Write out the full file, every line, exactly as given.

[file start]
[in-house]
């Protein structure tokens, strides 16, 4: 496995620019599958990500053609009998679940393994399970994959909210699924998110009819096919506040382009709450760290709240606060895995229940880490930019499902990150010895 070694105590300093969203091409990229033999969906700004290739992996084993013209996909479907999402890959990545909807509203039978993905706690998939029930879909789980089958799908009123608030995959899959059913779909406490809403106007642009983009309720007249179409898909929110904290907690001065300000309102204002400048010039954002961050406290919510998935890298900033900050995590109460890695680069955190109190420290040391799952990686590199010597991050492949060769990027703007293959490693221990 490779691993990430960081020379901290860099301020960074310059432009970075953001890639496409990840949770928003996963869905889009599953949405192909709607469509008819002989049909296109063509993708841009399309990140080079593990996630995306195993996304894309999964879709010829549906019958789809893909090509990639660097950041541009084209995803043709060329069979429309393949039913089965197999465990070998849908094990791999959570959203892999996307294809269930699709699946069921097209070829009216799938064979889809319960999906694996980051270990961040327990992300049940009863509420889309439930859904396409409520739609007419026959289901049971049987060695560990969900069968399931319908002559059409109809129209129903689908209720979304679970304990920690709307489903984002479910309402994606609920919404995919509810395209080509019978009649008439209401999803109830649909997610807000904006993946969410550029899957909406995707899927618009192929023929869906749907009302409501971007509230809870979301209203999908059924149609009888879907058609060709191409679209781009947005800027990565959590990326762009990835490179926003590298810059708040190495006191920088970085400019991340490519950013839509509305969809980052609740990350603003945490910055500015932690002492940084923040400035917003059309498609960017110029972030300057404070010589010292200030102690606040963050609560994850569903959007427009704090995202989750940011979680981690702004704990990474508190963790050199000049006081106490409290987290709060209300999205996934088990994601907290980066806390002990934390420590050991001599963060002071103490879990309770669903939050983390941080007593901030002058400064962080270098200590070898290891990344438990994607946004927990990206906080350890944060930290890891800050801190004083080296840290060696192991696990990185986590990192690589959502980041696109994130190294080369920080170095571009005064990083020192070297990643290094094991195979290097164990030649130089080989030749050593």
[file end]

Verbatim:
[in-house]
């Protein structure tokens, strides 16, 4: 496995620019599958990500053609009998679940393994399970994959909210699924998110009819096919506040382009709450760290709240606060895995229940880490930019499902990150010895 070694105590300093969203091409990229033999969906700004290739992996084993013209996909479907999402890959990545909807509203039978993905706690998939029930879909789980089958799908009123608030995959899959059913779909406490809403106007642009983009309720007249179409898909929110904290907690001065300000309102204002400048010039954002961050406290919510998935890298900033900050995590109460890695680069955190109190420290040391799952990686590199010597991050492949060769990027703007293959490693221990 490779691993990430960081020379901290860099301020960074310059432009970075953001890639496409990840949770928003996963869905889009599953949405192909709607469509008819002989049909296109063509993708841009399309990140080079593990996630995306195993996304894309999964879709010829549906019958789809893909090509990639660097950041541009084209995803043709060329069979429309393949039913089965197999465990070998849908094990791999959570959203892999996307294809269930699709699946069921097209070829009216799938064979889809319960999906694996980051270990961040327990992300049940009863509420889309439930859904396409409520739609007419026959289901049971049987060695560990969900069968399931319908002559059409109809129209129903689908209720979304679970304990920690709307489903984002479910309402994606609920919404995919509810395209080509019978009649008439209401999803109830649909997610807000904006993946969410550029899957909406995707899927618009192929023929869906749907009302409501971007509230809870979301209203999908059924149609009888879907058609060709191409679209781009947005800027990565959590990326762009990835490179926003590298810059708040190495006191920088970085400019991340490519950013839509509305969809980052609740990350603003945490910055500015932690002492940084923040400035917003059309498609960017110029972030300057404070010589010292200030102690606040963050609560994850569903959007427009704090995202989750940011979680981690702004704990990474508190963790050199000049006081106490409290987290709060209300999205996934088990994601907290980066806390002990934390420590050991001599963060002071103490879990309770669903939050983390941080007593901030002058400064962080270098200590070898290891990344438990994607946004927990990206906080350890944060930290890891800050801190004083080296840290060696192991696990990185986590990192690589959502980041696109994130190294080369920080170095571009005064990083020192070297990643290094094991195979290097164990030649130089080989030749050593």